Your honor or your self-respect;
To win what gold and fame you can,
But first of all to be a man.
To know the bitter and the sweet,
The sunshine and the days of rain;
To meet both victory and defeat,
Nor boast too loudly nor complain;
To face whatever fates befall
And be a man throughout it all.
To seek success in honest strife,
But not to value it so much
That, winning it, you go through life
Stained by dishonor's scarlet touch.
What goal or dream you choose, pursue,
But be a man whate'er you do!
The little house is not too small
To shelter friends who come to call.
Though low the roof and small its space
It holds the Lord's abounding grace,
And every simple room may be
Endowed with happy memory.
The little house, severly plain,
A wealth of beauty may contain.
Within it those who dwell may find
High faith which makes for peace of mind,
And that sweet understanding which
Can make the poorest cottage rich.
The little house can hold all things
From which the soul's contentment springs.
'Tis not too small for love to grow,
For all the joys that mortals know,
For mirth and song and that delight
Which make the humblest dwelling bright.
Show me the boy who never threw
A stone at someone's cat;
Or never hurled a snowball swift
At someone's high silk hat.
Who never ran away from school,
To seek the swimming hole;
Or slyly from a neighbor's yard
Green apples never stole.
Show me the boy who never broke
A pane of window glass;
Who never disobeyed the sign
That says: "Keep off the grass."
Who never did a thousand things,
That grieve us sore to tell;
And I'll show you a little boy
Who must be far from well.
Write it down that here I labored,
Here I sang and laughed and neighbored;
Here’s the sum of all my story,
Here’s my fortune and my glory;
These four walls and friendly door
Mark the goal I struggled for.
Never mind its present worth,
Here’s one hundred feet of earth
Where the passerby can see
Every dream which came to me.
Write it down: my life uncloses
Here among these budding roses;
In this patch of lawn I’ve tended,
Here is all I’ve counted splendid;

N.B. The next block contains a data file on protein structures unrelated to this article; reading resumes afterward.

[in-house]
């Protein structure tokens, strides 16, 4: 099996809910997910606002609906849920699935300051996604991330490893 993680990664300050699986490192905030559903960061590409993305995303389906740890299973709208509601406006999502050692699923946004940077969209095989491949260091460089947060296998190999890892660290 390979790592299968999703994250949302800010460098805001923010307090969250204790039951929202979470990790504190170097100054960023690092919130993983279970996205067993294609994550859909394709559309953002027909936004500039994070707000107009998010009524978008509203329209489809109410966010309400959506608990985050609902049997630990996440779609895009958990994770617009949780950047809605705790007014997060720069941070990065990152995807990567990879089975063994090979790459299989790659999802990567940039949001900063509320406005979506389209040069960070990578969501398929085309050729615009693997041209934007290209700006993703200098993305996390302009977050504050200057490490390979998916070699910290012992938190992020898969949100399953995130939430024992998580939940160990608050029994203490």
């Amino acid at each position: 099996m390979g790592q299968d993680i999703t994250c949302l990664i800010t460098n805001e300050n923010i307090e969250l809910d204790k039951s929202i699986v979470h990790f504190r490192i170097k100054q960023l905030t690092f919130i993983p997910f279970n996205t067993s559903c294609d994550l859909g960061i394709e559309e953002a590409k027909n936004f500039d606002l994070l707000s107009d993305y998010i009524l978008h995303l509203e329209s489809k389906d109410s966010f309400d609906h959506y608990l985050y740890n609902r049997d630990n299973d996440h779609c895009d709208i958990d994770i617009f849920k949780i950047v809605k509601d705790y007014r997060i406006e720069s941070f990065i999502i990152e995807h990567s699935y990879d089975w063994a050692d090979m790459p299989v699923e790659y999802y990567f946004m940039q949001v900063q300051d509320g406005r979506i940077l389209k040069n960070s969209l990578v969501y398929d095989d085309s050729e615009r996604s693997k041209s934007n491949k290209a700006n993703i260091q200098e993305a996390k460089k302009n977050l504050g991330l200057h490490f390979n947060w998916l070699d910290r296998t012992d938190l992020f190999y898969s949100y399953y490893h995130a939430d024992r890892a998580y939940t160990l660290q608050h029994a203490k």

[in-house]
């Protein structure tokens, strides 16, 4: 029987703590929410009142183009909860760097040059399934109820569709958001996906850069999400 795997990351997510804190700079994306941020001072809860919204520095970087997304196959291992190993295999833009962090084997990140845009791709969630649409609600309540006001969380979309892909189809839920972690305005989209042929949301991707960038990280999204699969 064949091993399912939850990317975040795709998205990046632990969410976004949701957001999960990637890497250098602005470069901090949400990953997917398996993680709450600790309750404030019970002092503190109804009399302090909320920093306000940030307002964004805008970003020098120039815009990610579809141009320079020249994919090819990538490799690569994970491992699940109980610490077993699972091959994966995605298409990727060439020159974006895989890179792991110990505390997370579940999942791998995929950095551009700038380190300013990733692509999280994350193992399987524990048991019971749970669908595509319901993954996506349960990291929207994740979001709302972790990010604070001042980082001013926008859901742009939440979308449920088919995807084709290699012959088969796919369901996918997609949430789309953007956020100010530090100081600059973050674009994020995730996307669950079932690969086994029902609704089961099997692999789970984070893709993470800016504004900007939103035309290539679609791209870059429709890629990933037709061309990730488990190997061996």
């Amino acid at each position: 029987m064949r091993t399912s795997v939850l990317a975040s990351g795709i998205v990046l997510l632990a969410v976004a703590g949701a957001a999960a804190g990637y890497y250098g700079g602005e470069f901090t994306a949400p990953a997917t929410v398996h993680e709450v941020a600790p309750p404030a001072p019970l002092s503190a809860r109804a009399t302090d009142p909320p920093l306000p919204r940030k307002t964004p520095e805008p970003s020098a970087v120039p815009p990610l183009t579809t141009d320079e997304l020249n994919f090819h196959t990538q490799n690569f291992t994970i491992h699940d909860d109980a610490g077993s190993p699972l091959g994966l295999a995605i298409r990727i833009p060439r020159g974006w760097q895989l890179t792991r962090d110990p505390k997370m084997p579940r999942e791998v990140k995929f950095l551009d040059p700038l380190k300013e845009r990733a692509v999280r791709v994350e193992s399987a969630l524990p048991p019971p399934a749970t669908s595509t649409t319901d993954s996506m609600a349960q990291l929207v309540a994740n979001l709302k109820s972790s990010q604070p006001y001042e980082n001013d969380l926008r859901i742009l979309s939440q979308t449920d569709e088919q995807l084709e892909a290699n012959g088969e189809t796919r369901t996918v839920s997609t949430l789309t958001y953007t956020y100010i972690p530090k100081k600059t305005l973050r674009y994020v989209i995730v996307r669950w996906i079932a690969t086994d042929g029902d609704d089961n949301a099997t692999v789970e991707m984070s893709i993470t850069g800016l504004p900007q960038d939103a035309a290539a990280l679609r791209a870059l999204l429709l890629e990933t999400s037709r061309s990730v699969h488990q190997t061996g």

Here’s the goal that’s held me true
To the tasks I’ve had to do.
Here for all the world to scan
Is my secret thought and plan;
Through the long years gone before,
This is what I struggled for.
Write it down, when I have perished:
Here is everything I’ve cherished;
That these walls should glow with beauty
Spurred my lagging soul to duty;
That there should be gladness here
Kept my toiling year by year.
Here in phlox and marigold
Is my every purposed told;
Every thought and every act
Were to keep this home intact.
"A beautiful day," you say to me,
For the sun is high and the skies are blue;
The robin sings in the chestnut tree
A song to his mate on the chimney flue.
A beautiful day! What makes it so?
The gentle sun and the fleecy skies?
They are not all that are needed, no!
There is more than that where beauty lies.
"A beautiful day," you say to me;
Have you helped a friend who was falling down?
Have you jogged a baby upon your knee
And laughed him away to London town?
Have unkind words on your tongue been stilled?
Have you brushed another's tears away?
Have you left any promises unfufilled?
Have you helped to make it a beautiful day?
A beautiful day! for the sun is out,
A beautiful day we all declare;
But have we scattered our clouds of doubt
Or lightened another's load of care?
God has sent us these beautiful days,
The skies of blue and the kindly sun;
But as we travel along our ways.
What beautiful deed can we say we've done?
We hope you have been encouraged and inspired by the poems written by Edgar A. Guest. His wit and wisdom has inspired many over the years. Share these with others who need a positive thought added to their day.